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Dobutamine vs. Dopamine

Reviewed on 7/10/2019

Are Dobutamine and Dopamine the Same Thing?

Dobutamine and dopamine are catecholamines used to treat low blood pressure (hypotension), low cardiac output, and reduced perfusion of body organs due to shock, trauma, and sepsis.

Side effects of dobutamine and dopamine that are similar include increased heart rate and increased blood pressure, headache, nausea, and vomiting.

Side effects of dobutamine that are different from dopamine include ventricular ectopic activity, nervousness, palpitations, low platelet counts (thrombocytopenia), and swelling at the injection site.

Side effects of dopamine that are different from dobutamine include irregular heartbeats, anxiety, chills, goosebumps, and shortness of breath.

Both dobutamine and dopamine may interact with beta-blockers.

Dobutamine may also interact with nitroprusside.

Dopamine may also interact with droperidol, epinephrine, haloperidol, midodrine, phenytoin, vasopressin, diuretics (water pills), antidepressants, cough or cold medicines that contain antihistamines or decongestants, ergot medicines, and phenothiazines.

What Are Possible Side Effects of Dobutamine?

Common side effects of Dobutamine include:

  • increased heart rate and increased blood pressure,
  • ventricular ectopic activity,
  • nervousness,
  • headache,
  • nausea,
  • vomiting,
  • palpitations,
  • low platelet counts (thrombocytopenia), or
  • swelling at the injection site.

Contact your doctor if you have serious side effects of dobutamine including:

What Are Possible Side Effects of Dopamine?

Common side effects of Dopamine include:

  • Irregular heartbeats
  • Nausea
  • Vomiting
  • Anxiety
  • Headache
  • Chills
  • Goosebumps
  • Shortness of breath

Serious side effects of Dopamine include:

  • Heart arrhythmias that can be life-threatening
  • Kidney damage
  • Gangrene of digits at the higher doses.

What Is Dobutamine?

Dobutamine Injection is a catecholamine indicated when parenteral therapy is necessary for inotropic support in the short-term treatment of adults with cardiac decompensation due to depressed contractility resulting either from organic heart disease or from cardiac surgical procedures.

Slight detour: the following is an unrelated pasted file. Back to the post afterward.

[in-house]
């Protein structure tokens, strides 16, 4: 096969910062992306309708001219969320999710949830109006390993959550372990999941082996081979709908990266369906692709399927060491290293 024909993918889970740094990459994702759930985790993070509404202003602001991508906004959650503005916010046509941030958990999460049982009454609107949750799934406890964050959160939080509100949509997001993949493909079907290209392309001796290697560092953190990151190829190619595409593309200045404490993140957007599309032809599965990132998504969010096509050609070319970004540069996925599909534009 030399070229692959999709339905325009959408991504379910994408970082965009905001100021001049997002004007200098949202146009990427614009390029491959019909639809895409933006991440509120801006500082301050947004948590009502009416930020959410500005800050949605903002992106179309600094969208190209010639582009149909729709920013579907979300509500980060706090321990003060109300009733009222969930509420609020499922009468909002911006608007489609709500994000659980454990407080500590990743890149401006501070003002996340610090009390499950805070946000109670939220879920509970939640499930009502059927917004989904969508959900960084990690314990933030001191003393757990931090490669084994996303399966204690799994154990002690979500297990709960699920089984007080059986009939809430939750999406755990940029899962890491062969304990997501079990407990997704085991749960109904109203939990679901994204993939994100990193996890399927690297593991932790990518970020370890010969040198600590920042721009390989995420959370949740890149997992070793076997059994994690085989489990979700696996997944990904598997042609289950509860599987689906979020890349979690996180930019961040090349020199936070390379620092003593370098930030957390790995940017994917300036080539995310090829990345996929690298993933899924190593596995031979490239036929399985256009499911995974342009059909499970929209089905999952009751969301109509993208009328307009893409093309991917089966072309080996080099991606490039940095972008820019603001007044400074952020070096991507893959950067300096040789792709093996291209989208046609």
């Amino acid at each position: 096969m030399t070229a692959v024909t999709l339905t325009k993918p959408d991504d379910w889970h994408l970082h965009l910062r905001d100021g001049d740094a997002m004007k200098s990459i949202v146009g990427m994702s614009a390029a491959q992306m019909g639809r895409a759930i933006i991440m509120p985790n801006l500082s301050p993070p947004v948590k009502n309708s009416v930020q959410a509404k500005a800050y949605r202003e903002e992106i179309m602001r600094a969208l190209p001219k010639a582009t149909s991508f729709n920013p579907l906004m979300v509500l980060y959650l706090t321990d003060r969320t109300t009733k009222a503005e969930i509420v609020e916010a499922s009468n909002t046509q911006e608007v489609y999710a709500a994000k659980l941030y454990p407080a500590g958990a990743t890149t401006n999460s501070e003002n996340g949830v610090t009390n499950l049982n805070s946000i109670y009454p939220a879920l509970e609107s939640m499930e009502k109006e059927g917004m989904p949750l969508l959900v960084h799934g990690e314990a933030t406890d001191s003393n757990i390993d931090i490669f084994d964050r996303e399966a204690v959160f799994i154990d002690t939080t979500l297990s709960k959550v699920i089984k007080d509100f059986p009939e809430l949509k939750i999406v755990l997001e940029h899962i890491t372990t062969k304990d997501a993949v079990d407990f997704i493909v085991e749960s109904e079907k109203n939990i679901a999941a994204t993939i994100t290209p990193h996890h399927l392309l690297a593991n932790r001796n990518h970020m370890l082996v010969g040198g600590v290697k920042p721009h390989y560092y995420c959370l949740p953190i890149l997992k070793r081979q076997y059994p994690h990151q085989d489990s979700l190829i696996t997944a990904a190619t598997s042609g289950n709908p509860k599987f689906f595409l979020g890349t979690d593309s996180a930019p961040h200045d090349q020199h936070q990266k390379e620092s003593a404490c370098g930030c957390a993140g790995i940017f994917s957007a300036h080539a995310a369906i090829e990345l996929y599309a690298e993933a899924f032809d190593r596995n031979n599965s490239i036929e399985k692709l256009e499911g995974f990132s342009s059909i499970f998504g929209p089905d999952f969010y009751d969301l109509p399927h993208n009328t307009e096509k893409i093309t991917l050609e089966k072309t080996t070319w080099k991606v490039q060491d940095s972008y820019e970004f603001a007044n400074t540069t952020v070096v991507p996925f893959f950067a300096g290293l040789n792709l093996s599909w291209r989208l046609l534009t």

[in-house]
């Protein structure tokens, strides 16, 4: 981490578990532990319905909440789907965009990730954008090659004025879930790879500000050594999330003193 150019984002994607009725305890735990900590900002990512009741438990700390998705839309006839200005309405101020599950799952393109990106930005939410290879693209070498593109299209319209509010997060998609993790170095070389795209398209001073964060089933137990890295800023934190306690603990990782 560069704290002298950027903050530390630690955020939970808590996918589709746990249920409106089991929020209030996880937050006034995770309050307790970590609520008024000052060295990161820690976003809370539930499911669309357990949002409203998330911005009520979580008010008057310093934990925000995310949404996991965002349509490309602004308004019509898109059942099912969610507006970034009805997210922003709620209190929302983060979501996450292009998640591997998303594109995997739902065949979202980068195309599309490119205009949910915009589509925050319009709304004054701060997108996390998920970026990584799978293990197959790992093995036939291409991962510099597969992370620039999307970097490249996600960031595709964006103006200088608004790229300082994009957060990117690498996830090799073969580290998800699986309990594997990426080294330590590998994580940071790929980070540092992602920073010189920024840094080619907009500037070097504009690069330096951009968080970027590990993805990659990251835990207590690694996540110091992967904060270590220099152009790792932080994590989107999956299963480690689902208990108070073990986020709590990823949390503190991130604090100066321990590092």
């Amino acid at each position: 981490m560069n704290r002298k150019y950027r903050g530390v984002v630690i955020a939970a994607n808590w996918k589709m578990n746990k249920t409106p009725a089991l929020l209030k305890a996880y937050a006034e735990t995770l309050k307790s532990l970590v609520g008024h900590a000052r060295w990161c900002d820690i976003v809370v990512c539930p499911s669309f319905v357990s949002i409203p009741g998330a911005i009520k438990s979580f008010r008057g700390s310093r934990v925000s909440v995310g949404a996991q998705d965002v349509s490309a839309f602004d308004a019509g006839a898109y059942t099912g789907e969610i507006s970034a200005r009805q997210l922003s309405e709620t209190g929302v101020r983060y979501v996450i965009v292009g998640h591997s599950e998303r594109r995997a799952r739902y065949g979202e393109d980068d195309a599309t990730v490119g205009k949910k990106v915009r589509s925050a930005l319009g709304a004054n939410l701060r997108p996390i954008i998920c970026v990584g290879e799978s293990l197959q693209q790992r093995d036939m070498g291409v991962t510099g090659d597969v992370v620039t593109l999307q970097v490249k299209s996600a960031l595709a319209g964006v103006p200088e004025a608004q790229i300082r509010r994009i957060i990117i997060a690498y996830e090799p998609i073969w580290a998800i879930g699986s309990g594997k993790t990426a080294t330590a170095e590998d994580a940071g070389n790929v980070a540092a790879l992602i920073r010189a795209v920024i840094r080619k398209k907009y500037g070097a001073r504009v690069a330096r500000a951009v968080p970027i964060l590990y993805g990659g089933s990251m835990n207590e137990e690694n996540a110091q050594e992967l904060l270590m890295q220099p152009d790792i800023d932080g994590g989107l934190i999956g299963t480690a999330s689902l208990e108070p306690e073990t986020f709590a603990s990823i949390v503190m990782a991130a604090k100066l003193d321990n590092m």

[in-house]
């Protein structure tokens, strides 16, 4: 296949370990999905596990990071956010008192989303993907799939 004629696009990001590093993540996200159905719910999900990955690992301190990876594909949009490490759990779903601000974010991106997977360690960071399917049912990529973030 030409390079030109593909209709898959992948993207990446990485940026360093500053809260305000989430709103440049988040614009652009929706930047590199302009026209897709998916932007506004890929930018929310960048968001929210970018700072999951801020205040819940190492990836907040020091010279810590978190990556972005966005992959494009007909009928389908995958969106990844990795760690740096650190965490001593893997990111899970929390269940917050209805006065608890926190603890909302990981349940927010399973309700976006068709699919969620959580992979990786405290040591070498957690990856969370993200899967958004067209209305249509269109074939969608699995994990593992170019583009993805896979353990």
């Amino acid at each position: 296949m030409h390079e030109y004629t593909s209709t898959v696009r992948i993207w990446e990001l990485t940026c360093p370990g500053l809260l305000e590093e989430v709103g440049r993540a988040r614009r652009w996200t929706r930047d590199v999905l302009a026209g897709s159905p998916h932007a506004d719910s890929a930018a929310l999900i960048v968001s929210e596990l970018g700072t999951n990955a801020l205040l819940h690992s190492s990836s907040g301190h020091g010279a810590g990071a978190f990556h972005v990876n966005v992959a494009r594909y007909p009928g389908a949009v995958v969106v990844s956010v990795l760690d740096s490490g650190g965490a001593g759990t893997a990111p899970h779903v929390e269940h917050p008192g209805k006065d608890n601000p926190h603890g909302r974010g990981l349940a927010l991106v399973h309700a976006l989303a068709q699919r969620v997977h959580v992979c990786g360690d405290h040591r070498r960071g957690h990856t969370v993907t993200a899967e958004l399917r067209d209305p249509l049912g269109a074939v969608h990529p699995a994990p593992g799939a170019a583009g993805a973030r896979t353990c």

What Is Dopamine?

Dopamine (dopamine hydrochloride) is a catecholamine drug that acts by inotropic effect on the heart muscle (causes more intense contractions) that, in turn, can raise blood pressure. At high doses, Dopamine may help correct low blood pressure due to low systemic vascular resistance. Dopamine is used to treat hypotension (low blood pressure), low cardiac output, and reduced perfusion of body organs due to shock, trauma, and sepsis.

SLIDESHOW

Low Blood Pressure (Hypotension): Symptoms, Signs, Causes See Slideshow

What Drugs Interact With Dobutamine?

Dobutamine may interact with beta-blockers and nitroprusside. Tell your doctor all medications and supplements you use. Dobutamine should be used during pregnancy only if clearly needed. It is unknown if dobutamine passes into breast milk. If a mother requires dobutamine treatment, breastfeeding should be discontinued for the duration of the treatment.

What Drugs Interact With Dopamine?

Dopamine may interact with droperidol, epinephrine, haloperidol, midodrine, phenytoin, vasopressin, diuretics (water pills), antidepressants, beta blockers, cough or cold medicine that contains antihistamines or decongestants, ergot medicines, phenothiazines. Tell your doctor all medications and supplements you use.

How Should Dobutamine Be Taken?

The usual adult dosage of Dobutamine ranges from 50 to 200 g in a 24-hour period, but in most instances an adequate response will be achieved at a dosage of approximately 100 g/24 hours.

How Should Dopamine Be Taken?

Dopamine is packaged in 200, 400 and 800 mg/5 ml vials and must be diluted before it is administered by intravenous methods, and almost always in a hospital by trained personnel or by Emergency Medical Technicians that are trained in its use. Initial doses of Dopamine are started as an intravenous drip at a rate of 5 micrograms per Kg per minute (5 mcg/Kg/min). Then the drug can be increased at a rate of about 5 – 10 mcg increments to obtain the correct dose to treat the individual patient's symptoms. If rates above 50 mcg/Kg/min are needed, renal output problems may occur; some renal effects may begin at 20 mcg/Kg/min. Dopamine is not for home use.

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Drug information found in the drug comparisons published on RxList.com is primarily sourced from the FDA drug information. The drug comparison information found in this article does not contain any data from clinical trials with human participants or animals performed by any of the drug manufacturers comparing the drugs.

The drug comparisons information provided does not cover every potential use, warning, drug interaction, side effect, or adverse or allergic reaction. RxList.com assumes no responsibility for any healthcare administered to a person based on the information found on this site.

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References


DailyMed. Dobutamine Product Information.

https://dailymed.nlm.nih.gov/dailymed/drugInfo.cfm?setid=cb842dc2-fb15-48f9-e4b1-ea4280db0199&audience=consumer

DailyMed. Dopamine Product Information.

https://dailymed.nlm.nih.gov/dailymed/drugInfo.cfm?setid=5346622d-9719-493a-90f4-21f540d6cb2a&audience=consumer

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